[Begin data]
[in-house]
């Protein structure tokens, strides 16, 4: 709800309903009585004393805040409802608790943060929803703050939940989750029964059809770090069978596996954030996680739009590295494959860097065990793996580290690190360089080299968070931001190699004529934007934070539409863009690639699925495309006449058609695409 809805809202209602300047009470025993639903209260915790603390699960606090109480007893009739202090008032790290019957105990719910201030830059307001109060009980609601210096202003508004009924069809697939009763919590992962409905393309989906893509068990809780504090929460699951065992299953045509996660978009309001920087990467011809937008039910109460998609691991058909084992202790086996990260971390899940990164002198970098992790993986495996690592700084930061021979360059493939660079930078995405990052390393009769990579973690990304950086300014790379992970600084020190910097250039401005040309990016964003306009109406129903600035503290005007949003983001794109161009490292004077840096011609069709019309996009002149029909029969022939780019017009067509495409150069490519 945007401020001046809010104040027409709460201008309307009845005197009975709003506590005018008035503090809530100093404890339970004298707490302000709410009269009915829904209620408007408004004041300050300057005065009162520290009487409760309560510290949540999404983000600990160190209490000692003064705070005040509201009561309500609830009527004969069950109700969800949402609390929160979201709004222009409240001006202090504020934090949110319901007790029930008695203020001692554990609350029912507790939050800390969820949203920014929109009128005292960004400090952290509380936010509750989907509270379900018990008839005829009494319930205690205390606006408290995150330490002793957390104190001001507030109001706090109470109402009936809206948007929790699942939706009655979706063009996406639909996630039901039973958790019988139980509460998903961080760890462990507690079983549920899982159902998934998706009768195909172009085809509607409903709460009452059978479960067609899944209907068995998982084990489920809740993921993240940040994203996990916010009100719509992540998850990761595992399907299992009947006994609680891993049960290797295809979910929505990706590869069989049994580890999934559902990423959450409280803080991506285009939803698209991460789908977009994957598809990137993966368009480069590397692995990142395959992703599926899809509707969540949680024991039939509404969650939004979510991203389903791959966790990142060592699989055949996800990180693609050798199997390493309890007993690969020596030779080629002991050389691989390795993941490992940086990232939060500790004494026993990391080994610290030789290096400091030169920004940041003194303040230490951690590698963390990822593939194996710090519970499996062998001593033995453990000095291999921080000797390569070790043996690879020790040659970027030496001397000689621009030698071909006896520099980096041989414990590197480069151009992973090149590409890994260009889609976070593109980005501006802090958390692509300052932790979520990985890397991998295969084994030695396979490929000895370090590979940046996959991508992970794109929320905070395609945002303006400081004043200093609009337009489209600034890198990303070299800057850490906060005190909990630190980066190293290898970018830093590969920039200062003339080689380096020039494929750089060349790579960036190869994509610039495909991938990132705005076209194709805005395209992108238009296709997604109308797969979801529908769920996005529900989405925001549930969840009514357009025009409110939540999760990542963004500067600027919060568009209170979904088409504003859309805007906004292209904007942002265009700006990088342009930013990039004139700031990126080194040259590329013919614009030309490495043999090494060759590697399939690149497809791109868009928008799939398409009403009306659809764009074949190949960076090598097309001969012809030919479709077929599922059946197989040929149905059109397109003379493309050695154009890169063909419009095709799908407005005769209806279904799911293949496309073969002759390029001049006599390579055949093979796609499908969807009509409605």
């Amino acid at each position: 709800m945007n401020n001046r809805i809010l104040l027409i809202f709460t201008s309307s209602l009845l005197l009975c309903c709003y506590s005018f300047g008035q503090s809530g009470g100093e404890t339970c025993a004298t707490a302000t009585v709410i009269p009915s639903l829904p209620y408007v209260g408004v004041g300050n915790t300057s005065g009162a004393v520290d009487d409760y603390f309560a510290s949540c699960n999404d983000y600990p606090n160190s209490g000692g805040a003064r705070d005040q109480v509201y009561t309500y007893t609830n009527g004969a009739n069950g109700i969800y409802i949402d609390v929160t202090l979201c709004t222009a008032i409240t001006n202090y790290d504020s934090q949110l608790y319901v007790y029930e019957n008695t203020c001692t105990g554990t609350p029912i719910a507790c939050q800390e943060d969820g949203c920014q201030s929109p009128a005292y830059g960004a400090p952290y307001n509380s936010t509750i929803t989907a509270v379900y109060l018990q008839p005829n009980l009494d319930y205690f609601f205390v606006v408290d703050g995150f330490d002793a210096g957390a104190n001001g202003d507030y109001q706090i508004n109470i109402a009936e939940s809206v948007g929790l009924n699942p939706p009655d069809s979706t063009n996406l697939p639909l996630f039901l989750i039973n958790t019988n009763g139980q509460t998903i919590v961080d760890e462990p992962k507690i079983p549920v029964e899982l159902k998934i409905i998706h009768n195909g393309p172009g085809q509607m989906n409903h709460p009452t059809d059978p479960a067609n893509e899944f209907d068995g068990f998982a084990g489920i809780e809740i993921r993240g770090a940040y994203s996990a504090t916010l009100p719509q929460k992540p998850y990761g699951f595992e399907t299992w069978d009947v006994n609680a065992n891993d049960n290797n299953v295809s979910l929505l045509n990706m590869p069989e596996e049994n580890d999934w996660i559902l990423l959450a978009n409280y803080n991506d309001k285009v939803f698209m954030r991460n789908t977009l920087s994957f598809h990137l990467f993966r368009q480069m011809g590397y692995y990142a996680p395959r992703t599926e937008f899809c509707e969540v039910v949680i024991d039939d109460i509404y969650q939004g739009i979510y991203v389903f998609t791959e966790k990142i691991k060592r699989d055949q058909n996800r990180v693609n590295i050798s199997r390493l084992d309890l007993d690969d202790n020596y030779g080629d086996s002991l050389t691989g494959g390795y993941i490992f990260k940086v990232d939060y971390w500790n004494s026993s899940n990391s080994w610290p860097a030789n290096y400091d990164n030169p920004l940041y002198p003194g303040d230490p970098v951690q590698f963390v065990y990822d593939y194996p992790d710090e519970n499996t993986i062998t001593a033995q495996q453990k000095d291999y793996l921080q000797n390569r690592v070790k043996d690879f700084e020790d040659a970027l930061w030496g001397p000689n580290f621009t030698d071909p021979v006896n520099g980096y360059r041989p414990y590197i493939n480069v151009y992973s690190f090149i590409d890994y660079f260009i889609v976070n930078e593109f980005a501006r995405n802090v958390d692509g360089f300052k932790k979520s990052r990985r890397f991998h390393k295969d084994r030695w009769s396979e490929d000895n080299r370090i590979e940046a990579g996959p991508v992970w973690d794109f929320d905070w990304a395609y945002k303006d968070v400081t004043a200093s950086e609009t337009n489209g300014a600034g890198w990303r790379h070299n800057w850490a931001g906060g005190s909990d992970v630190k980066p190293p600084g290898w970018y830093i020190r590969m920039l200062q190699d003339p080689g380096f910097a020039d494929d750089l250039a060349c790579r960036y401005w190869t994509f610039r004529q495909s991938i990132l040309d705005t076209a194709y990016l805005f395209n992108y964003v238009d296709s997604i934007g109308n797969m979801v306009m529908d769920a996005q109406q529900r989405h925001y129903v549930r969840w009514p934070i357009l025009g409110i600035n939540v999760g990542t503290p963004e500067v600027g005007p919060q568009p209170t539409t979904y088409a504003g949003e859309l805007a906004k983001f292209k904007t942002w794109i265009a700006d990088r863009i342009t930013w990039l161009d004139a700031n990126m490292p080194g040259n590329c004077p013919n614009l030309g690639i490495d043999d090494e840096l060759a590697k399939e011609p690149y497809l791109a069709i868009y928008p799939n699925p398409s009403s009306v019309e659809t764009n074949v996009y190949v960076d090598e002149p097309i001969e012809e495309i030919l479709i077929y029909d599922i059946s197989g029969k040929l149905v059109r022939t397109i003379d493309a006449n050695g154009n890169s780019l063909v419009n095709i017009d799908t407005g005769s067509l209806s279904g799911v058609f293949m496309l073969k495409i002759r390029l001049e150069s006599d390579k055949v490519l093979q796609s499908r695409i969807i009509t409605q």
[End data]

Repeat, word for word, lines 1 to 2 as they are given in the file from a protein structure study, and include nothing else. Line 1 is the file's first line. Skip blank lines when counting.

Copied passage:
[in-house]
């Protein structure tokens, strides 16, 4: 709800309903009585004393805040409802608790943060929803703050939940989750029964059809770090069978596996954030996680739009590295494959860097065990793996580290690190360089080299968070931001190699004529934007934070539409863009690639699925495309006449058609695409 809805809202209602300047009470025993639903209260915790603390699960606090109480007893009739202090008032790290019957105990719910201030830059307001109060009980609601210096202003508004009924069809697939009763919590992962409905393309989906893509068990809780504090929460699951065992299953045509996660978009309001920087990467011809937008039910109460998609691991058909084992202790086996990260971390899940990164002198970098992790993986495996690592700084930061021979360059493939660079930078995405990052390393009769990579973690990304950086300014790379992970600084020190910097250039401005040309990016964003306009109406129903600035503290005007949003983001794109161009490292004077840096011609069709019309996009002149029909029969022939780019017009067509495409150069490519 945007401020001046809010104040027409709460201008309307009845005197009975709003506590005018008035503090809530100093404890339970004298707490302000709410009269009915829904209620408007408004004041300050300057005065009162520290009487409760309560510290949540999404983000600990160190209490000692003064705070005040509201009561309500609830009527004969069950109700969800949402609390929160979201709004222009409240001006202090504020934090949110319901007790029930008695203020001692554990609350029912507790939050800390969820949203920014929109009128005292960004400090952290509380936010509750989907509270379900018990008839005829009494319930205690205390606006408290995150330490002793957390104190001001507030109001706090109470109402009936809206948007929790699942939706009655979706063009996406639909996630039901039973958790019988139980509460998903961080760890462990507690079983549920899982159902998934998706009768195909172009085809509607409903709460009452059978479960067609899944209907068995998982084990489920809740993921993240940040994203996990916010009100719509992540998850990761595992399907299992009947006994609680891993049960290797295809979910929505990706590869069989049994580890999934559902990423959450409280803080991506285009939803698209991460789908977009994957598809990137993966368009480069590397692995990142395959992703599926899809509707969540949680024991039939509404969650939004979510991203389903791959966790990142060592699989055949996800990180693609050798199997390493309890007993690969020596030779080629002991050389691989390795993941490992940086990232939060500790004494026993990391080994610290030789290096400091030169920004940041003194303040230490951690590698963390990822593939194996710090519970499996062998001593033995453990000095291999921080000797390569070790043996690879020790040659970027030496001397000689621009030698071909006896520099980096041989414990590197480069151009992973090149590409890994260009889609976070593109980005501006802090958390692509300052932790979520990985890397991998295969084994030695396979490929000895370090590979940046996959991508992970794109929320905070395609945002303006400081004043200093609009337009489209600034890198990303070299800057850490906060005190909990630190980066190293290898970018830093590969920039200062003339080689380096020039494929750089060349790579960036190869994509610039495909991938990132705005076209194709805005395209992108238009296709997604109308797969979801529908769920996005529900989405925001549930969840009514357009025009409110939540999760990542963004500067600027919060568009209170979904088409504003859309805007906004292209904007942002265009700006990088342009930013990039004139700031990126080194040259590329013919614009030309490495043999090494060759590697399939690149497809791109868009928008799939398409009403009306659809764009074949190949960076090598097309001969012809030919479709077929599922059946197989040929149905059109397109003379493309050695154009890169063909419009095709799908407005005769209806279904799911293949496309073969002759390029001049006599390579055949093979796609499908969807009509409605």